You have pasted an algorithm that is flexible in the final result set. Perl never has any question about ordering of what to do next here. Any wiggle room for this program would be in the flexibility of the algorithm, but when it runs it runs as a DFA. Please keep reading about non-determinism. You will come across the fact that every NFA has an equivalent DFA. It's just how it is. The fact of machines is that they aren't random- ever- and there is zero non-determinism at any given time.
in reply to Re^4: Unparseability is A Good Thing
in thread Unparseability is A Good Thing
I thought you were saying perl was not parsable. Now you do not know how to define it. By definition, it can be parsed. It's just a lot of work.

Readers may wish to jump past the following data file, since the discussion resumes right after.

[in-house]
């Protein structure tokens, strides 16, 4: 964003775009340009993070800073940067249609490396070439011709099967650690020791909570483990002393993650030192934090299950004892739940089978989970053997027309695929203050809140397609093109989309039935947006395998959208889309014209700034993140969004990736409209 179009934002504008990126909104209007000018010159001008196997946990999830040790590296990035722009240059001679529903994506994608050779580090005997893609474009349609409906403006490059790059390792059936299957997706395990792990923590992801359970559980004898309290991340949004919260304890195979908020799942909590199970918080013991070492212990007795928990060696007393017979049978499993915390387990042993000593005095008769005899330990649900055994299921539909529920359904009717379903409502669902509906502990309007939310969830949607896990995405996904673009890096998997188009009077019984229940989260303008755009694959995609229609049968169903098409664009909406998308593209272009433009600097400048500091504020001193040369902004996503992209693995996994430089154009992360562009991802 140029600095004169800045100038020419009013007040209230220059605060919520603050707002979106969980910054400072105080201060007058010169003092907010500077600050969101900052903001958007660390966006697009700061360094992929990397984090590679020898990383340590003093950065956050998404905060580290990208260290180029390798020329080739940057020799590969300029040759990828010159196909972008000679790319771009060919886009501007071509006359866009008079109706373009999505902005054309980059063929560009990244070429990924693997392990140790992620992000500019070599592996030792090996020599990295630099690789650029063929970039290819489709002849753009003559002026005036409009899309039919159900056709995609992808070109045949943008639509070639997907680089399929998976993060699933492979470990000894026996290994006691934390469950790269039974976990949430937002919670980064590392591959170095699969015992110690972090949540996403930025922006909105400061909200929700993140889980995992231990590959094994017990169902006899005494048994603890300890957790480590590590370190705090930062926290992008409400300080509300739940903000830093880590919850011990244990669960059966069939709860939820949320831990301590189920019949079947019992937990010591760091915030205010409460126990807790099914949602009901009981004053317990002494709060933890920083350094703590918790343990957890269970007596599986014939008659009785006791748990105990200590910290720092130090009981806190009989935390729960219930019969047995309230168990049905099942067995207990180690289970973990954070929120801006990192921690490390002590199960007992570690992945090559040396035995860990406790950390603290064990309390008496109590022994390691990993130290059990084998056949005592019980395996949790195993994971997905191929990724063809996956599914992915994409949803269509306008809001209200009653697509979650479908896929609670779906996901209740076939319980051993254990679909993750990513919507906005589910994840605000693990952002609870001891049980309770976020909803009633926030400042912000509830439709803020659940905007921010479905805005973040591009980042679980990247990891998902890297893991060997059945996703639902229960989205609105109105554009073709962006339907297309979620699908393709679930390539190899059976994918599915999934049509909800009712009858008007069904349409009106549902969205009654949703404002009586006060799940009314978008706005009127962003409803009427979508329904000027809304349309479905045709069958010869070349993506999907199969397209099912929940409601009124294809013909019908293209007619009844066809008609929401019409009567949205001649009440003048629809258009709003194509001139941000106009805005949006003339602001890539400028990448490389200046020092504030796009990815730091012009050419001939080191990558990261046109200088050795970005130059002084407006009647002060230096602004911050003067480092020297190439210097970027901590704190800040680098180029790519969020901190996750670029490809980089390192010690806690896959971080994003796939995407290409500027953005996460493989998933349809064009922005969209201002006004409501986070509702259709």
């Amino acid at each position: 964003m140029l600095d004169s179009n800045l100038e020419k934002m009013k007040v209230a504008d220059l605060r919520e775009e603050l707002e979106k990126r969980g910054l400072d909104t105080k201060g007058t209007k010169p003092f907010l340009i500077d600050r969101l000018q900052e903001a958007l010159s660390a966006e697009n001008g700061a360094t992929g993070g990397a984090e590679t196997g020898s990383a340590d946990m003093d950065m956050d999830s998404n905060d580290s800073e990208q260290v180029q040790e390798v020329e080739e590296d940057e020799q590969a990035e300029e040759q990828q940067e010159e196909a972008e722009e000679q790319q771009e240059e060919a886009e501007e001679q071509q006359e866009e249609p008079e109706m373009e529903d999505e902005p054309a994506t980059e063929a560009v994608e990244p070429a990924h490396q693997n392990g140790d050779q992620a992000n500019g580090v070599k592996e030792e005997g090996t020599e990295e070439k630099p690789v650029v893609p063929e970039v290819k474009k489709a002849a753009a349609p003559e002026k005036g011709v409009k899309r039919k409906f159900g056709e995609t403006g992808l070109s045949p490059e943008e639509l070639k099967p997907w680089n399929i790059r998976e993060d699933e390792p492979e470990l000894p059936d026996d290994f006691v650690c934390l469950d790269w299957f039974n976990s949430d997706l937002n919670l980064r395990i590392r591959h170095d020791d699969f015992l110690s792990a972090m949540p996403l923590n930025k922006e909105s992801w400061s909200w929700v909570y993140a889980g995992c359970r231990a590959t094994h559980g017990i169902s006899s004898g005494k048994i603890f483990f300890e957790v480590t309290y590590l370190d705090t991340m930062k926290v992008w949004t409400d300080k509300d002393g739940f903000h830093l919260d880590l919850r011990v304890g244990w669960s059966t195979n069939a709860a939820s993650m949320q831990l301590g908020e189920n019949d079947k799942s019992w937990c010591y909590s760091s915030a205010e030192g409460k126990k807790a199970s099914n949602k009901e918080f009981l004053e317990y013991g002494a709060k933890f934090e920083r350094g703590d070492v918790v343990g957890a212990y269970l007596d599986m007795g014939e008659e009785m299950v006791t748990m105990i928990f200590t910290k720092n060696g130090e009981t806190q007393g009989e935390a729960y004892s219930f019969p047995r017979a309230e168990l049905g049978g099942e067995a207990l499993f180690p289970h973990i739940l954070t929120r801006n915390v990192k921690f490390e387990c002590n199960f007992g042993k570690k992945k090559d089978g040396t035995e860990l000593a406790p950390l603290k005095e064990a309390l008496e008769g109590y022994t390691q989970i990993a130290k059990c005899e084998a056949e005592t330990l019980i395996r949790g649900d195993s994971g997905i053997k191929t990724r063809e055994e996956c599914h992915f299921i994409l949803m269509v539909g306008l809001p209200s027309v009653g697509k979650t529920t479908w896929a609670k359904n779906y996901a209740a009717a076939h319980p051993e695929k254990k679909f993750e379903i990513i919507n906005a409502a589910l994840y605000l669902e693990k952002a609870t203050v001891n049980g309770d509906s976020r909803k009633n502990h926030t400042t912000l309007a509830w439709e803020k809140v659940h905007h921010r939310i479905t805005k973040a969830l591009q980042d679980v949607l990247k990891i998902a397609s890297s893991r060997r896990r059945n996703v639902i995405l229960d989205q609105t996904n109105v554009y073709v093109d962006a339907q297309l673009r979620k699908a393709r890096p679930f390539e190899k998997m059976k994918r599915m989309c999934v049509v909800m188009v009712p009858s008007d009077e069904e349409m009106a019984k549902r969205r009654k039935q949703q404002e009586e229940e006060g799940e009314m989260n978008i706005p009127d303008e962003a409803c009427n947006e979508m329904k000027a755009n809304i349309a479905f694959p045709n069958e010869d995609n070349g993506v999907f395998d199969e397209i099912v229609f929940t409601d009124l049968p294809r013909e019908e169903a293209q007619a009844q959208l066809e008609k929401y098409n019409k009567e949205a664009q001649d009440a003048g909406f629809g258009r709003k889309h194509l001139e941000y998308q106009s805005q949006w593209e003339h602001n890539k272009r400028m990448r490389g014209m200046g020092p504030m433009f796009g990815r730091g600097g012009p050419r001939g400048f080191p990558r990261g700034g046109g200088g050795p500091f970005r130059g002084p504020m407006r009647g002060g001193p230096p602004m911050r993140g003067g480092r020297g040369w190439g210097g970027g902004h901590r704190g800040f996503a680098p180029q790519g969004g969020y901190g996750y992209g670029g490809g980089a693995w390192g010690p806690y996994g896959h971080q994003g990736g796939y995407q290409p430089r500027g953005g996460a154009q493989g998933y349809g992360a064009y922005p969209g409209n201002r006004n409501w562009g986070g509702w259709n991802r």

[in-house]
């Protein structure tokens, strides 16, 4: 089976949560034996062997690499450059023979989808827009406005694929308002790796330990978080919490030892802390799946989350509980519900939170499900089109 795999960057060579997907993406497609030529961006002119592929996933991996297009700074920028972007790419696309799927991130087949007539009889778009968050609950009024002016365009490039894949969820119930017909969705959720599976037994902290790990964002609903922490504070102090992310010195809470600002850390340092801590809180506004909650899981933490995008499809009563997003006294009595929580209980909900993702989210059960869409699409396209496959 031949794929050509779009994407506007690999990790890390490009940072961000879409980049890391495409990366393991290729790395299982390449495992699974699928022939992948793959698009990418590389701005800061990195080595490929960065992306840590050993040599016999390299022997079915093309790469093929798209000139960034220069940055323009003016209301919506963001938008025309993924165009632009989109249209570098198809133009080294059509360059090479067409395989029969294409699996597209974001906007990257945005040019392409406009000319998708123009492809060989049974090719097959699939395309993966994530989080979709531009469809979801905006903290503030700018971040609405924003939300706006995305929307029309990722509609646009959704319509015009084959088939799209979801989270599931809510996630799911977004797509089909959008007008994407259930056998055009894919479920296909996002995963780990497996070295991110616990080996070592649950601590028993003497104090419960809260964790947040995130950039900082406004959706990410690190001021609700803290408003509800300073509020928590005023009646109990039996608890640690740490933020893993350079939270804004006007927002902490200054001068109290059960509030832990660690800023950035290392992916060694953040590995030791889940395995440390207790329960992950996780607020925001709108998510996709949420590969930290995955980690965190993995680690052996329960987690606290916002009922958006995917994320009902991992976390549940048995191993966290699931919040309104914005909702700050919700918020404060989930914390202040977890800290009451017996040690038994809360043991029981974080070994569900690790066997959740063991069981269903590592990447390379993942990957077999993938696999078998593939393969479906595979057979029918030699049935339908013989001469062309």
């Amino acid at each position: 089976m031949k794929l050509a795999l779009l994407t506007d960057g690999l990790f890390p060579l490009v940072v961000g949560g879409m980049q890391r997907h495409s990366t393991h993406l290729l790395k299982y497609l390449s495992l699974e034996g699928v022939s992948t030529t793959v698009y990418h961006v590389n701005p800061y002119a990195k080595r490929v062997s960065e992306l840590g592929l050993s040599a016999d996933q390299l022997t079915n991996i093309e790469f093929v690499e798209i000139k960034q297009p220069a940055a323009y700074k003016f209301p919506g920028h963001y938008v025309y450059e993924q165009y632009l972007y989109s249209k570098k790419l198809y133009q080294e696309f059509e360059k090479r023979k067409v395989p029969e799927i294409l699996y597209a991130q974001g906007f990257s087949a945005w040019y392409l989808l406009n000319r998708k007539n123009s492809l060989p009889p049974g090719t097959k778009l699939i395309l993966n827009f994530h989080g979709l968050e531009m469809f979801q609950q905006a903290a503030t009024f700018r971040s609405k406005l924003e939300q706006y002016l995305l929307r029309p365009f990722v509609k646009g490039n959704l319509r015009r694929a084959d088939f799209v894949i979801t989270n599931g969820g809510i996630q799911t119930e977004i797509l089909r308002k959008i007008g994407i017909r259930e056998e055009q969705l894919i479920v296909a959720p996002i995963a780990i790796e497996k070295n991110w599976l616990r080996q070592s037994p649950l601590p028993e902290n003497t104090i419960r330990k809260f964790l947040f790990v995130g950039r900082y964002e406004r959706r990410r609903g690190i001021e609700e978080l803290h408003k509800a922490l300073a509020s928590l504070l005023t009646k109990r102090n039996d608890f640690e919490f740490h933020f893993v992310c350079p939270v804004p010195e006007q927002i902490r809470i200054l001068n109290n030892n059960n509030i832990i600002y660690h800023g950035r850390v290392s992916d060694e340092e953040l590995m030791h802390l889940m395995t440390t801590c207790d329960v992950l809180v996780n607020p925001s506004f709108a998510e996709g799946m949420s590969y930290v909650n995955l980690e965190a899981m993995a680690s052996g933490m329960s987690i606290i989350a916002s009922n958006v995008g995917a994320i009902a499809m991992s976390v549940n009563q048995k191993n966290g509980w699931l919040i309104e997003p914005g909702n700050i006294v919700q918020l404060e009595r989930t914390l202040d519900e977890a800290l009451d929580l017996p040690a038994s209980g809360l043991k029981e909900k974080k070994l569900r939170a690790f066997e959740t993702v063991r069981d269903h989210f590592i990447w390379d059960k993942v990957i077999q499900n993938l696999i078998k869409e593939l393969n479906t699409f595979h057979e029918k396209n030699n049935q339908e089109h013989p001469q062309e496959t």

The whole bit about the halting problem is this. You cannot write an algorithm to understand a program's output for all possible input without running it. Parsability involves being able to read perl code; I do not see how this person's project has spiraled into declarations that it cannot be parsed. What they should say is, you cannot be a fortune teller of the output of such a program, and we all know that. Any language has that feature. It is neither mystical, magical, nor special to perl, and I believe this statement reinforces the commonly held belief that perl is hard to read.